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Column by John Lohn, Swimming World senior writer
SHANGHAI, China, July 28. HOW long will they last? A few years? Decades? Eons? As the high-tech suit era hit its peak at the World Championships two years ago in Rome, then came to a close on the final day of 2009, many wondered when a world record would be broken. After all, the sport's times had become farcical in some, if not most, events.
In a sport long known for being measured in fractions of a second, where global standards were pipped by hundredths, the record book had suddenly been mauled. It started in 2008 with the introduction of the Speedo LZR Racer, then spun out of control in 2009 when Jaked and Arena wrapped the athletes in rubber. Hundredths became tenths, and in some cases, full seconds were lopped from the previous marks.
Still, we knew there would be a day when the records would begin to go – albeit gradually. At the short-course level, it started to happen at the end of 2010. In the long-course pool, it took exactly 574 days from the ban of the supersuits to see a world record. Fittingly, it was delivered by the guy who has risen to the top of his sport in a most impressive way: Ryan Lochte. Mark the date: July 28, 2011.
In his latest 200 individual medley duel with Michael Phelps, his pal and rival, Lochte dipped under the time he established in Rome, going 1:54.00 to lower the standard of 1:54.10. Really, he needed every bit of that record performance as Phelps touched for the silver medal in 1:54.16, a personal best. It was a race for the ages and sets up a great deal of hype for the 2012 Olympic Games in London. More, it allows for a chapter to be closed.
"I wanted to do something that everyone thought was impossible," Lochte said. "Since they banned the suits, everyone thought a world record wouldn't get touched again. I wanted to show everyone that it can happen. That's why we have records. They're made to be broken. Hopefully, everyone can start realizing that it's possible and a lot more records will fall."
As is the case with any stopwatch sport, fans desire the establishment of world records. There's something special about seeing a man or woman register a time – in the water or on foot – that has never been previously produced. These records raise the profile of the sport, especially in swimming, which has often fought for the spotlight outside of Olympic years.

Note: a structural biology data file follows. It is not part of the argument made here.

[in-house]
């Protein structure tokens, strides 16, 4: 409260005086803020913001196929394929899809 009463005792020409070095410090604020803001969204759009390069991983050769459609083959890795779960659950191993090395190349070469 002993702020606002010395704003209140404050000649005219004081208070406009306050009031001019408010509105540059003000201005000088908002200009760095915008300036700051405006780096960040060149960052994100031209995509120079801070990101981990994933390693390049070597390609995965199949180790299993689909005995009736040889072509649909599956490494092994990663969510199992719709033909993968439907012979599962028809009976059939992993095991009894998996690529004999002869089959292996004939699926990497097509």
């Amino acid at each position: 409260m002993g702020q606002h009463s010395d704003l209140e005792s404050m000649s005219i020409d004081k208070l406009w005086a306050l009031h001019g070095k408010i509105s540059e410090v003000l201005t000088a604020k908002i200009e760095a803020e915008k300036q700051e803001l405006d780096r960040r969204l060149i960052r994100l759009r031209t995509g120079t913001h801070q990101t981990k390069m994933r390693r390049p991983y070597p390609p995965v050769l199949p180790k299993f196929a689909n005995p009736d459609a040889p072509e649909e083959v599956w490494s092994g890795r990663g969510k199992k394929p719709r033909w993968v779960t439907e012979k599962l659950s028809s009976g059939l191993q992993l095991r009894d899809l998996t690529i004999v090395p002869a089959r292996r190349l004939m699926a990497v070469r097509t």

With the high-tech suits making the record book unrecognizable, the casual observer – those without deep knowledge of the sport – couldn't understand why times were slower than the past few years. To provide clarity, a long explanation was needed, one that included the terms polyurethane and textile. It was a lot to digest.
Thanks to Lochte, however, the sport can move on, burying that unfortunate chapter. Technology, we learned at the Oriental Sports Center, is beatable with dedication and hard work. Is that cliché? Yes. It's also what was proven in Shanghai, much to the delight of the packed house in attendance. The crowd had waited four-plus days to see a world record and Lochte's race was the best chance to date. He absolutely delivered.
There is no question some of the world records in existence will not go anywhere for some time, perhaps many years. The women's 200 individual medley sits at 2:06.15 while the 200 butterfly is 2:01.81, nearly four seconds faster than what China's Jiao Liuyang (2:05.55) went to win this year's world title. On the men's side, the 200 free is 1:42.00, nearly two seconds quicker than either Phelps or Aussie Ian Thorpe went in a textile suit.
The next few days will reveal if Lochte's performance proves contagious. There are two other strong world-record possibilities. In the 200 breaststroke, American Rebecca Soni is expected to chase the mark of Canadian Annamay Pierse. Then there's the final night of competition, where China's Sun Yang will try to delight the home crowd by breaking the longest-standing record, that of Aussie Grant Hackett in the 1500 freestyle. Hackett's record is so monumental, it is the only standard on the men's side to have survived the tech-suit onslaught. (Kate Ziegler's 1500 free world mark from 2007 also survived the challenge.)
Whatever unfolds the rest of the way, we have learned something: Records are made to be broken – even those seemingly aided by a jetpack.
Follow John Lohn on Twitter: @JohnLohn